DISCLOSE Act Deserves Support

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money in ballot boxThe Disclose Act bill will require full disclosure by corporations and labor unions who exercise their new found right to control American elections by buying up the media channels and campaigning for, or against, individual candidates. This right was defined by our activist conservative Supreme Court in the case of "Citizens United v FEC" a few months ago. The Disclose Act does not go near far enough to prevent corporations and labor unions from owning election outcomes. It is however, an important first step in the right direction.

This Disclose Act will force corporations to stand by their ads exposed as sponsors, in the same way candidates must disclose that they endorse the advertisement. The Act would also prevent foreign-owned entities from participating in our elections and campaigning for or, against candidates of their choosing. The Campaign Legal Center writes:

The U.S. economy is still suffering the economic fallout from politically-influential corporations on Wall Street driving the nation's economy into a ditch - while some of those corporations are once again reporting huge profits. The Quinnipiac and Washington Post/ABC polls clearly show that Republicans and Democrats alike are concerned about granting corporations and unions even greater opportunities to buy influence on Capitol Hill.

If Congress fails to take action in the aftermath of the Supreme Court decision in Citizens United v FEC, vital information about significant campaign expenditures will be hidden from public view. A vote against the DISCLOSE Act is a vote to keep citizens in the dark about who is really calling the shots in Washington.

Senate Minority Leader Mitch McConnell (R-KY), who will lead the opposition to this legislation, began to completely mischaracterize the proposal even before he had seen it. Senator McConnell has a long record of opposition to any and all regulation of special-interest money in politics and he remains a zealous denier of the reality that money buys access and influence in Washington.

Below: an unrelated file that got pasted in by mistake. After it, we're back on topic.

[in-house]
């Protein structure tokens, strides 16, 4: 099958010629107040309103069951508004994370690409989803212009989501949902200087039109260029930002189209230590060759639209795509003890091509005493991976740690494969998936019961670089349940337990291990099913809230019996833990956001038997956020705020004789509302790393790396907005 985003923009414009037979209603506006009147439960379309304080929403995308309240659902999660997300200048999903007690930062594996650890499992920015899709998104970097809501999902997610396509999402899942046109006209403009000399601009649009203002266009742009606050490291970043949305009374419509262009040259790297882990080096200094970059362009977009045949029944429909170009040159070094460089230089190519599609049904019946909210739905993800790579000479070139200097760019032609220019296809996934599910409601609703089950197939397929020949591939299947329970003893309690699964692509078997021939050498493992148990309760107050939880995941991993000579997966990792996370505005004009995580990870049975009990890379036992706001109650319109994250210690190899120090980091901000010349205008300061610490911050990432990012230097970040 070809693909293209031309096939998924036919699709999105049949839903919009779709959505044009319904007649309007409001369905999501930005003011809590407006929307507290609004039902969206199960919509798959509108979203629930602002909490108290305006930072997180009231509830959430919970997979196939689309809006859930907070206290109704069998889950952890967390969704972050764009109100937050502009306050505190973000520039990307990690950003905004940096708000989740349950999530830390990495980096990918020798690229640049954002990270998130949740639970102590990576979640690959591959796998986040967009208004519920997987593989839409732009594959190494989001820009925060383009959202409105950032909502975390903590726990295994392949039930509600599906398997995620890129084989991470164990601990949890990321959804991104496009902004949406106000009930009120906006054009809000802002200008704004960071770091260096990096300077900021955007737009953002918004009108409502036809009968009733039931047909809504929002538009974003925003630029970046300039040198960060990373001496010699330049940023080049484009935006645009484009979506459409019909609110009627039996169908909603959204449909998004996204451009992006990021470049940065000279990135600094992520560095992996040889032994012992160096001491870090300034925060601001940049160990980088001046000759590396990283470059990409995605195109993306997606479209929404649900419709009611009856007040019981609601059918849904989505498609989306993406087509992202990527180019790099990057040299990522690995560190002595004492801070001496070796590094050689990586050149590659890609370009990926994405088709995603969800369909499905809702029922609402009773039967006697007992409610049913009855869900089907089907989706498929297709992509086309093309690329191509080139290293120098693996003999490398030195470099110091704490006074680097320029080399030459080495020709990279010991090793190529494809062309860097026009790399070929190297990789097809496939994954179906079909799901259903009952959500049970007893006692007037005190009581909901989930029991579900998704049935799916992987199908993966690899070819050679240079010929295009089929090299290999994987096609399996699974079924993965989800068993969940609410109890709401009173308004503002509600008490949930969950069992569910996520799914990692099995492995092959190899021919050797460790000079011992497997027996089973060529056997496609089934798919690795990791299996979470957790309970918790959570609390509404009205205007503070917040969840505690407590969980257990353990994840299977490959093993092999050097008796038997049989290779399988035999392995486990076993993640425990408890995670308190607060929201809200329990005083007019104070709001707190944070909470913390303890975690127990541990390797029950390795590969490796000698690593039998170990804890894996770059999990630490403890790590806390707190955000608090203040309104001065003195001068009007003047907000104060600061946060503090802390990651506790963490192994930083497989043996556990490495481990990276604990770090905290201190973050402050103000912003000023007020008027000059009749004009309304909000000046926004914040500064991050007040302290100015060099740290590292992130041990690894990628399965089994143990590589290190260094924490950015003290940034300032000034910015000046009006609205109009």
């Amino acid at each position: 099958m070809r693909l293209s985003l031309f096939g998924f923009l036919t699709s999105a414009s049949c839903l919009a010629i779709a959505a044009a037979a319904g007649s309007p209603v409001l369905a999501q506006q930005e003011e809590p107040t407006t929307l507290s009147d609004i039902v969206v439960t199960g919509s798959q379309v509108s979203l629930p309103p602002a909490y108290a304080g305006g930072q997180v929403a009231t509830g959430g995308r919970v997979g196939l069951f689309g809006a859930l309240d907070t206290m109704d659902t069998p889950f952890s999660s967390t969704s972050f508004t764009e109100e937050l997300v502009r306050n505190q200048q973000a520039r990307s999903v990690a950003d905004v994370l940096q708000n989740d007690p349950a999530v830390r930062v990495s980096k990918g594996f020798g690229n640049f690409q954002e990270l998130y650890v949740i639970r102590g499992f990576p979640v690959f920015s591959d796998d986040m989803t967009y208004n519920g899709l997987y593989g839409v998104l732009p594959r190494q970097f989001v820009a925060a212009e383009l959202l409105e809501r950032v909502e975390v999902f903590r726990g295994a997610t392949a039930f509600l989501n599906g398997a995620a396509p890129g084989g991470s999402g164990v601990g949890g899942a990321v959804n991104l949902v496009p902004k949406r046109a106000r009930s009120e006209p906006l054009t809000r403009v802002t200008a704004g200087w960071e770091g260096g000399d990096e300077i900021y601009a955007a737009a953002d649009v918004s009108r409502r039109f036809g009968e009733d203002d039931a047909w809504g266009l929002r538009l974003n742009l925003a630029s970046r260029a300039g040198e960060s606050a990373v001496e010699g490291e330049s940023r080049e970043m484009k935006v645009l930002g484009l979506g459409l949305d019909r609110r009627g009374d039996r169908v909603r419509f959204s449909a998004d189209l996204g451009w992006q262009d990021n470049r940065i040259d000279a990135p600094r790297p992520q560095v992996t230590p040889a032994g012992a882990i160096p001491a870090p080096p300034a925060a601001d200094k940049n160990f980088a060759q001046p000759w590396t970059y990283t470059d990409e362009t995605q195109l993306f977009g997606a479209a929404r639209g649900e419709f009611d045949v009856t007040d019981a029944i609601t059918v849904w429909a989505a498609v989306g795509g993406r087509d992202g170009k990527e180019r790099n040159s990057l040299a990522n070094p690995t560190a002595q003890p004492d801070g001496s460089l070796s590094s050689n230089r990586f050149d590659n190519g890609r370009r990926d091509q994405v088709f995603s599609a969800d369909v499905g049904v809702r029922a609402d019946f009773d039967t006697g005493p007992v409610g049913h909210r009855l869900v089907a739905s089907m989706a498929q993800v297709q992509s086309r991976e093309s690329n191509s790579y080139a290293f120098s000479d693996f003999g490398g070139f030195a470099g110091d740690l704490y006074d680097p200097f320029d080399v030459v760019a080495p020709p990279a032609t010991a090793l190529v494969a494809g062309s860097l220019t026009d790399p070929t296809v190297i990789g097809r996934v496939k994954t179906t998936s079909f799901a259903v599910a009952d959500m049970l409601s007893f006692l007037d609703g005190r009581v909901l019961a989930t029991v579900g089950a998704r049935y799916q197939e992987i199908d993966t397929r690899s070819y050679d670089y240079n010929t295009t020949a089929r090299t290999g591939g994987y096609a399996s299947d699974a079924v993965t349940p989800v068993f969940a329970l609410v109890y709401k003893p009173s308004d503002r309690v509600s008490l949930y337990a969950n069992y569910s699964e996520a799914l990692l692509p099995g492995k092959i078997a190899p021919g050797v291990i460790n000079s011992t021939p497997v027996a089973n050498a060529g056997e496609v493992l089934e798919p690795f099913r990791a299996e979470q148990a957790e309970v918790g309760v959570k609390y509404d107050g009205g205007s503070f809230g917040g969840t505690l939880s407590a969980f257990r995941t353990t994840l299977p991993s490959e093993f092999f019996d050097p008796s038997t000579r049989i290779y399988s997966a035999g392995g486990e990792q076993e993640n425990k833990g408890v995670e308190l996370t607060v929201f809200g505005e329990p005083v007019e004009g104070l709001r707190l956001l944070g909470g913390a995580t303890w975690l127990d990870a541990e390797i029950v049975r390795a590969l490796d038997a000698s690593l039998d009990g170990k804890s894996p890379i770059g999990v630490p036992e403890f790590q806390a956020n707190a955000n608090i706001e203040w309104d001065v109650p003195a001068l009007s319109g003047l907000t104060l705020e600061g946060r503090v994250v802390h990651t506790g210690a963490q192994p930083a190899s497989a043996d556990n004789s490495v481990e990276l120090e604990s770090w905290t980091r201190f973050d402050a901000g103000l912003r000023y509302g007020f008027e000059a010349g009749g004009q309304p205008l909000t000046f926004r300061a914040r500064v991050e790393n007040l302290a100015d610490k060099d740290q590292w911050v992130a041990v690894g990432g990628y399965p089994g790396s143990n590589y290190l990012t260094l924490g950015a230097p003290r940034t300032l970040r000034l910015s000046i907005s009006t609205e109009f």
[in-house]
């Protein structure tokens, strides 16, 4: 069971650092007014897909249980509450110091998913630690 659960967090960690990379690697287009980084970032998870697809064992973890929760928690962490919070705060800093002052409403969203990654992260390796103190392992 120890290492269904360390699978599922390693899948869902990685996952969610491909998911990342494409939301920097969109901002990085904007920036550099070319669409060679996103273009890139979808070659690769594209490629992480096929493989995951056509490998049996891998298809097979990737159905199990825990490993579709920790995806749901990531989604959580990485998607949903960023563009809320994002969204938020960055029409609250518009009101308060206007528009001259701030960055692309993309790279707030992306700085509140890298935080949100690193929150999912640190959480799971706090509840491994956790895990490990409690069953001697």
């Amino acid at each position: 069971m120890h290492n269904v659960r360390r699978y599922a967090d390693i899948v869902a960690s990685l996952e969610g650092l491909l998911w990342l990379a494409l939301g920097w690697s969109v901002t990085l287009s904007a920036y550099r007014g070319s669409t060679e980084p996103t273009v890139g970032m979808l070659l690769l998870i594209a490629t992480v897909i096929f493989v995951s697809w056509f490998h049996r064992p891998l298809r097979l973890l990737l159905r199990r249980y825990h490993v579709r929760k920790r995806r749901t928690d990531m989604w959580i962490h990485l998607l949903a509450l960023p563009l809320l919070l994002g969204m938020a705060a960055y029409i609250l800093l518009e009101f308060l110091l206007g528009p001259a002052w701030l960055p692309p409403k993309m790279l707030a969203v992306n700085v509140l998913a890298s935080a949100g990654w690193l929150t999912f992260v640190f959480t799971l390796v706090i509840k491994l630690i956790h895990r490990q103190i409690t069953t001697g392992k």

This is not partisan spin. Many, not all, Congressional Republicans, side with Sen. McConnell's position that elections should be bought and sold to the highest bidder for media access and control of election messaging. That is not where the majority of Americans stand on this issue, however. Two Republicans in the House are to be commended for bucking their Party's leadership in co-sponsoring this legislation, Representatives Mike Castle (R-DE) and Walter Jones (R-NC).

It has been my experience that the voting public doesn't pay much attention, nor care much about who is paying for political spin advertising and sophist messaging around election day. But, for those who do, this is an important first step to counter the Supreme Court's decision in Citizens United v. FEC. If this legislation cannot pass the Congress, America's elections can be deemed rigged and controlled by those who profit from the rest of working Americans paychecks.

The money labor unions and corporations use to buy elections and legislation does, after all, comes from your and my income. That money to buy elections and legislation increases the price of what we have to pay for everything we buy from them, or contribute to a union in dues. Our money: their control over elections. It is neither equitable nor fair in what is supposed to be a government of, by, and for the people; not corporations and labor unions.

(Originally published on WatchBlog.)

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This page contains a single entry by David R. Remer published on April 29, 2010 5:18 PM.

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